Sophisticated Stuxnet

September 22, 2010

Last summer, a new example of computer malware showed up, spread initially by infected USB drives.  It was initially noticed in June, and gained more notice in July when Microsoft issued a Security Advisory (2286198) about the exploited vulnerability, which  was caused by a flaw in the way .LNK files were processed.  The original advisory also indicated that the malware, called Stuxnet, appeared to target industrial control and SCADA systems.   Microsoft subsequently issued a Security Bulletin (MS10-046), with an out-of-schedule patch for the the flaw, on August 2.

Computer World now has a report on some further analysis of Stuxnet that has been carried out by Kaspersky Labs and by Symantec.  It turns out that the Stuxnet worm is considerably more sophisticated than was first thought.  In addition to the .LNK vulnerability that was initially recognized, the program has exploits built in for three other Windows vulnerabilities.  One of these, in the print spooler, was patched by Microsoft in its monthly security update on Tuesday, September 14.  The other two vulnerabilities, classed as “elevation of privilege” flaws, will be fixed in a future release.   The worm also incorporates an exploit for an older vulnerability in Windows, patched in 2008.  Both security firms said that Stuxnet showed a much higher level of sophistication than typical Internet malware.

The Stuxnet worm is a “groundbreaking” piece of malware so devious in its use of unpatched vulnerabilities, so sophisticated in its multipronged approach, that the security researchers who tore it apart believe it may be the work of state-backed professionals.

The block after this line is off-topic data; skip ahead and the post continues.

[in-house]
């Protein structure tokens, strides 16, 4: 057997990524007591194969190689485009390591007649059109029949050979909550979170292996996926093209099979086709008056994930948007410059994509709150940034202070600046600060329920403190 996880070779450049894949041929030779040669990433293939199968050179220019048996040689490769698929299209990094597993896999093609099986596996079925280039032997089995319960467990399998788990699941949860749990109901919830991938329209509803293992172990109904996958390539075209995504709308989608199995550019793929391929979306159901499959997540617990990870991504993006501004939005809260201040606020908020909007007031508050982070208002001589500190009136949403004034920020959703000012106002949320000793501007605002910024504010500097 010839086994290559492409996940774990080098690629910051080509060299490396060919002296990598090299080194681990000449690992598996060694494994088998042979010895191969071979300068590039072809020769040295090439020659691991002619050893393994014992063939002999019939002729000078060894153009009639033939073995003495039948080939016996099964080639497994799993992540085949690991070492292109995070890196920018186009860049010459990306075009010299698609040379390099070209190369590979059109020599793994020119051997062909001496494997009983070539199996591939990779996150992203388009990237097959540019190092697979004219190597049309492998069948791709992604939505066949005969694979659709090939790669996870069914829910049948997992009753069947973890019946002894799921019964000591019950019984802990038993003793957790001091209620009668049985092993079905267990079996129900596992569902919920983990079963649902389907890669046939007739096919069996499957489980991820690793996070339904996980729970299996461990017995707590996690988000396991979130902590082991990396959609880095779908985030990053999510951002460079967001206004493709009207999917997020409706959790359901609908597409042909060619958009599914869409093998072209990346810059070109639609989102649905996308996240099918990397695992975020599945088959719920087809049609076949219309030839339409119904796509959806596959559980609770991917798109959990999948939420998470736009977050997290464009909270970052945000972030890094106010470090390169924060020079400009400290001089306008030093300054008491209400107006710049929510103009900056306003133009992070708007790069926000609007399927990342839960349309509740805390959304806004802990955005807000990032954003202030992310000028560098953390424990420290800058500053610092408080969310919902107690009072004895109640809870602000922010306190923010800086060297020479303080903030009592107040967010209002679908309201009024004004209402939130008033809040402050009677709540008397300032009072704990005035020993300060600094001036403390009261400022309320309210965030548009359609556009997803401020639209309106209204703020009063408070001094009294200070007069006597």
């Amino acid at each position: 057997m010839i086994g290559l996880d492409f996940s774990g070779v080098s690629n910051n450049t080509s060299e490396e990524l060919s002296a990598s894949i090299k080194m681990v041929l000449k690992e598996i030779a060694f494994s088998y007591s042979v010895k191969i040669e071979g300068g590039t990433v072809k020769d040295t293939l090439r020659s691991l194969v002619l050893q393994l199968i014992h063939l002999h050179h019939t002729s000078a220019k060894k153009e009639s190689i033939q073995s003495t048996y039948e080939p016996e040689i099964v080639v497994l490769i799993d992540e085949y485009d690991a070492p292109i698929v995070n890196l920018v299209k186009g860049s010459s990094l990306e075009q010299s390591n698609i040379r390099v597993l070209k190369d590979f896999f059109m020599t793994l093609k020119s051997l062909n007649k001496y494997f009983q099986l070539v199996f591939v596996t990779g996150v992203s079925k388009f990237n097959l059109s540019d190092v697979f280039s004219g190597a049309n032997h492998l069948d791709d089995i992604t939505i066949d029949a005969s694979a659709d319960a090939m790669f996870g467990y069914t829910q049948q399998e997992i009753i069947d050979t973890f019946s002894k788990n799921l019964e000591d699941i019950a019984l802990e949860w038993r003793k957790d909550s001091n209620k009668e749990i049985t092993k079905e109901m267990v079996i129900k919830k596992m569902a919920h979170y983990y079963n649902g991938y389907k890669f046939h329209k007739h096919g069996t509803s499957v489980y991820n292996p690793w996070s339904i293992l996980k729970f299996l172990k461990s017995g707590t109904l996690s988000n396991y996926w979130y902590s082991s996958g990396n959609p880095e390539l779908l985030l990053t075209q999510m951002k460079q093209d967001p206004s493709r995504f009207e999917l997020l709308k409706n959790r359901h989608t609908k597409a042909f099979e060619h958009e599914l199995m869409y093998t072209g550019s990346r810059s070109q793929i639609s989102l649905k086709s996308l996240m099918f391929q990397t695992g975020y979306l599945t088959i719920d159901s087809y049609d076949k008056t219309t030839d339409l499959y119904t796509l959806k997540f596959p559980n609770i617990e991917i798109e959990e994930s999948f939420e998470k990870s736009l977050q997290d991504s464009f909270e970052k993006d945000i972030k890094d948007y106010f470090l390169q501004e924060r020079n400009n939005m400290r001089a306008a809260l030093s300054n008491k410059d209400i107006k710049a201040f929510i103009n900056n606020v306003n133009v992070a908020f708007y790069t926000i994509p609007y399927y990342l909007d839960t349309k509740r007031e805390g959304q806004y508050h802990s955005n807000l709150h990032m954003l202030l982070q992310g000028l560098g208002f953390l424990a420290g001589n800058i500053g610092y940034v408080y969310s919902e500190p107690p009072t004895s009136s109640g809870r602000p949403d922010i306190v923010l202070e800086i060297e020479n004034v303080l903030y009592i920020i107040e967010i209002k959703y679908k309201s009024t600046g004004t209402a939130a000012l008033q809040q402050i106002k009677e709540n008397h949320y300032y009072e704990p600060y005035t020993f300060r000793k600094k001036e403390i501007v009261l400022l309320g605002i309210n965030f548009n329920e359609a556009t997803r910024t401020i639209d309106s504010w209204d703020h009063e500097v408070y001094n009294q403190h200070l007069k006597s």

“It’s amazing, really, the resources that went into this worm,” said Liam O Murchu, manager of operations with Symantec’s security response team.

“I’d call it groundbreaking,” said Roel Schouwenberg, a senior antivirus researcher at Kaspersky Lab.

The worm managed to pass undetected for at least a few months, helped by the fact that it included two stolen digital certificates.  As Microsoft originally indicated, the worm specifically targeted SCADA systems, specifically the WinCC and PCS 7 SCADA management programs, associated with equipment manufactured by Siemens.

An article in the Christian Science Monitor suggests an even more disturbing possibility: that Stuxnet is not just an espionage device, or malware in the usual sense, but is intended to be a weapon.

The cyber worm, called Stuxnet, has been the object of intense study since its detection in June. As more has become known about it, alarm about its capabilities and purpose have grown. Some top cyber security experts now say Stuxnet’s arrival heralds something blindingly new: a cyber weapon created to cross from the digital realm to the physical world – to destroy something.

By August, researchers had found something more disturbing: Stuxnet appeared to be able to take control of the automated factory control systems it had infected – and do whatever it was programmed to do with them.

The first in-depth analysis of the worm was carried out by a German researcher, Ralph Langner, and is posted on his Web site.  According to the Monitor article, his findings have subsequently been confirmed by other security researchers.

Since reverse engineering chunks of Stuxnet’s massive code, senior US cyber security experts confirm what Mr. Langner, the German researcher, told the Monitor: Stuxnet is essentially a precision, military-grade cyber missile deployed early last year to seek out and destroy one real-world target of high importance – a target still unknown.

The article also suggests that Iran’s Bushehr nuclear reactor may have been the intended target, although the evidence for this is sketchy.

Regardless of its target, Stuxnet represents another step in the evolution of computer malware.  As I have noted before, we have for some time been seeing malware that is not the work of bored adolescents, but is directed toward specific criminal activity.  Stuxnet, whether created by an agency of a national government or someone else, represents another escalation in the arms race between the malware writers and system defenders.  It is not a reassuring development.

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